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High court asked to stay Tuesday execution
Georgian convicted to killing wife, stepdaughters
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ATLANTA — A man convicted of killing three people two decades ago has asked the U.S. Supreme Court to delay his scheduled execution next week.

An attorney for John Washington Hightower, 63, said in a request for a stay filed with the high court that Tuesday's execution should be put on hold until another appeal of the case is heard.

The attorney, Jeffrey L. Ertel, wrote in the request that he has petitioned for another hearing to ask the high court to review a federal appeals court's denial of a previous appeal in the case.

Ertel did not immediately return a call Thursday seeking further comment. A spokesman for the state Attorney General's Office also could not immediately be reached for comment.

There was no immediate decision by the high court on the request for the stay, which was filed Wednesday. A separate clemency hearing before the Georgia parole board is scheduled Monday in Atlanta.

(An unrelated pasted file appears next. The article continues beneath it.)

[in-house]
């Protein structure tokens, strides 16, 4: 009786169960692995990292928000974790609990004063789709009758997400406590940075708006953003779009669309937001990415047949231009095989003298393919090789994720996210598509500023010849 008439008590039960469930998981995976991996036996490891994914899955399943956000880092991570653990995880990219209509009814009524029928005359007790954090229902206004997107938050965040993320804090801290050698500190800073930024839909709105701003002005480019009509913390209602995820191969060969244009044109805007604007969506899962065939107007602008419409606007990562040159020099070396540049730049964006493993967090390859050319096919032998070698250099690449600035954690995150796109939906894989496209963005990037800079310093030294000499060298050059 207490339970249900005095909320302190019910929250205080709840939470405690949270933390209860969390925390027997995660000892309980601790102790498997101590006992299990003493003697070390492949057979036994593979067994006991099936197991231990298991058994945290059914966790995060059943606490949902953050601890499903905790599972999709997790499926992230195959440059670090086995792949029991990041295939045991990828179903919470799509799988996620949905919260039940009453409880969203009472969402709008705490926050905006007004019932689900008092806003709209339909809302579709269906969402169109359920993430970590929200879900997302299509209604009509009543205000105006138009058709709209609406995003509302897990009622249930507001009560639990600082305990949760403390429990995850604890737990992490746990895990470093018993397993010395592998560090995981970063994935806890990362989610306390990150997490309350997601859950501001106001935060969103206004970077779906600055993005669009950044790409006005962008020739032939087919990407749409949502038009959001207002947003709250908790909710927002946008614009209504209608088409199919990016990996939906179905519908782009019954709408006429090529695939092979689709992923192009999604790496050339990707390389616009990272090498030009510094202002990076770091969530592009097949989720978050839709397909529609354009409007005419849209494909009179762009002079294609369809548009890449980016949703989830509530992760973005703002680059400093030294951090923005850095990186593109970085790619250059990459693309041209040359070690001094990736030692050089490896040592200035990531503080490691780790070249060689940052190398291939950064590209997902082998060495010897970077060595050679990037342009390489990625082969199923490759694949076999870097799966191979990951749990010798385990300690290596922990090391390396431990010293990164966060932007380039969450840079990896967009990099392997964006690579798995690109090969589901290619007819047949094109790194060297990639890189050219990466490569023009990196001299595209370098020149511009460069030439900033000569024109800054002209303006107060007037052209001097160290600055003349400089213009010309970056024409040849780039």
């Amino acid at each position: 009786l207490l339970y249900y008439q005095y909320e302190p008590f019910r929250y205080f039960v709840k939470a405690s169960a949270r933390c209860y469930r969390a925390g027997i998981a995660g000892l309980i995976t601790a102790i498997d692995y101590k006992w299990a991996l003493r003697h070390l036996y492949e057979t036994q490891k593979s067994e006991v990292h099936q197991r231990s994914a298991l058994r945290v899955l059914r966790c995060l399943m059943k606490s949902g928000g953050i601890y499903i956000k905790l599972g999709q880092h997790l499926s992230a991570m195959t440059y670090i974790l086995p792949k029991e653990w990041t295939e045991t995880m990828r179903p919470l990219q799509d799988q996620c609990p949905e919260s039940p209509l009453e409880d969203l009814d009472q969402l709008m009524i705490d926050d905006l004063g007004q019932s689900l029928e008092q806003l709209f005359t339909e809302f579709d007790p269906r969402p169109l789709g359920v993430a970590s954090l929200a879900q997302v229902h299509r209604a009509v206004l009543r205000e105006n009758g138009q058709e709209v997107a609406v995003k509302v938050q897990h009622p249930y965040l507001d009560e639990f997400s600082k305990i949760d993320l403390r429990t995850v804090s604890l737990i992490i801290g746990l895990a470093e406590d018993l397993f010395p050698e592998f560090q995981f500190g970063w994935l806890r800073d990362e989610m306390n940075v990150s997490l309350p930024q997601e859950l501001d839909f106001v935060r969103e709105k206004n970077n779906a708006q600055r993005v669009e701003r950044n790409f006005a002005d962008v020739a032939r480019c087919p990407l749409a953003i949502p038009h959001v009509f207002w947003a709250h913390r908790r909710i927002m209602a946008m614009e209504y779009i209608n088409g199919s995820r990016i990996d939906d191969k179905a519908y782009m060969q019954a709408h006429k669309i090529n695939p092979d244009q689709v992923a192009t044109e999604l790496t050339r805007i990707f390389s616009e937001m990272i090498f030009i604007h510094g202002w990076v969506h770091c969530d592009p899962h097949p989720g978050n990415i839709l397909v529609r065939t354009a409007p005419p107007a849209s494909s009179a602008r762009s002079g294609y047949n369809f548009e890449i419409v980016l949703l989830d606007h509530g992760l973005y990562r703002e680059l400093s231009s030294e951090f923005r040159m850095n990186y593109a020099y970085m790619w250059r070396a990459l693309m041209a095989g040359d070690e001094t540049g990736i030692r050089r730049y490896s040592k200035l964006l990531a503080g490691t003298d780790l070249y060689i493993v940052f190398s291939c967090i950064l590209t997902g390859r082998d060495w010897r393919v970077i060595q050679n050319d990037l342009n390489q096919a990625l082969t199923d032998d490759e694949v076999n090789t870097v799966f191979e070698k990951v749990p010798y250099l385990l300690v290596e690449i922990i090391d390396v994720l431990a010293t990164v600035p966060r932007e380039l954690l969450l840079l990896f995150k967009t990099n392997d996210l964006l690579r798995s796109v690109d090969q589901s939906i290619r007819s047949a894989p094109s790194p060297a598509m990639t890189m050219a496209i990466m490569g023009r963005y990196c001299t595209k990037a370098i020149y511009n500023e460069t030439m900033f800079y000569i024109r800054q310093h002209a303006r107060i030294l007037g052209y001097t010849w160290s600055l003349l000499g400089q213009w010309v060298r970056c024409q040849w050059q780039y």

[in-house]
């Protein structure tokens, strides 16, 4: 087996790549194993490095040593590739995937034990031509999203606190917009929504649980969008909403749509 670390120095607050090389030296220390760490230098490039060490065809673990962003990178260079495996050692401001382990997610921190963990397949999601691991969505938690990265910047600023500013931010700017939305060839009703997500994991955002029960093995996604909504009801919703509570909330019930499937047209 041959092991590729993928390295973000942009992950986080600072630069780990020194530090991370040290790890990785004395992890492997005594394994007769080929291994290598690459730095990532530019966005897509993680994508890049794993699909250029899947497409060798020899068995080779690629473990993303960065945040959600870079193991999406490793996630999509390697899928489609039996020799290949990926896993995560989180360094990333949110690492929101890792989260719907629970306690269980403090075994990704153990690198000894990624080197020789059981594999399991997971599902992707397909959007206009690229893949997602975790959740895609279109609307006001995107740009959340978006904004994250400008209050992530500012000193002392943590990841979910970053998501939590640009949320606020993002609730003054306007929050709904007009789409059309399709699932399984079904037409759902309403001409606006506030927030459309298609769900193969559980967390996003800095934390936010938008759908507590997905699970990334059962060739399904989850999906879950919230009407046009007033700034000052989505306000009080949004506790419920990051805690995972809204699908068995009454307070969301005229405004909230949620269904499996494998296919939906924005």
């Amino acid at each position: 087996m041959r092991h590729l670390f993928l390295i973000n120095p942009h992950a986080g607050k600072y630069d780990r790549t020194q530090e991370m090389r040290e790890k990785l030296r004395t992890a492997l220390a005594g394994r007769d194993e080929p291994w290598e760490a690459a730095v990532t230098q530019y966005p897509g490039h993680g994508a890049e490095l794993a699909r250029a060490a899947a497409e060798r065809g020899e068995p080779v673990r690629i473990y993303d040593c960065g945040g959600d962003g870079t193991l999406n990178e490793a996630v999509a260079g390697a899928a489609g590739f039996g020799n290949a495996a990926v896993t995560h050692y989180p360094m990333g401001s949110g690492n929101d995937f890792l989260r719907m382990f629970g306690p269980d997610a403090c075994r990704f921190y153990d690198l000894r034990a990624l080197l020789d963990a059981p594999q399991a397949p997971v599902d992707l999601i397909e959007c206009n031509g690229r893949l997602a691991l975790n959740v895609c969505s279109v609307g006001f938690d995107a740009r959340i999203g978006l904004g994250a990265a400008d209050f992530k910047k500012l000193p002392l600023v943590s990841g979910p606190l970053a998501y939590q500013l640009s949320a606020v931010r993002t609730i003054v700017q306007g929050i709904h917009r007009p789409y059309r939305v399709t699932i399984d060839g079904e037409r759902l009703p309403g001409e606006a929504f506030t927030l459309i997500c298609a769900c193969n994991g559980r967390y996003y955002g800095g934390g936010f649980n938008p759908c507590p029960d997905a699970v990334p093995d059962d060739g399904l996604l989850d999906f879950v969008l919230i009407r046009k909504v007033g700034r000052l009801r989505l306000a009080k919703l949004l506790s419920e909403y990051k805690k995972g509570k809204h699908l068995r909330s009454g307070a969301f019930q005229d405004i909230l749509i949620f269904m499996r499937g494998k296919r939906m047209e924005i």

Hightower's execution for the July 12, 1987, slayings of his wife, Dorothy Hightower, and his two stepdaughters, Evelyn Reaves and Sandra Reaves, at a home in Milledgeville, in central Georgia, was set after previous appeals failed.

If carried out, the execution would be Georgia's first in nearly two years.

Among the evidence investigators said they had against Hightower: a confession and a flesh- and blood-covered murder weapon found in the car he was driving when he was arrested. His clothes also were stained with blood.

According to authorities, Hightower admitted he had been having marital problems. In the admission, he said he had been drinking and snorting cocaine hours before he entered the home where the victims were, placed a gun under a pillow in the room he shared with his wife and waited for everyone to go to sleep.

At about 3 a.m, police say, Hightower retrieved the gun and shot each of the three victims in the head. A 3-year-old girl in the house was found unharmed.

Hightower was arrested about 90 minutes after the shootings while driving his wife's car.

The execution would be Georgia's first since Robert Conklin, a 44-year-old parolee who fatally stabbed a lawyer and dismembered the victim's body, was given a lethal injection on July 12, 2005.

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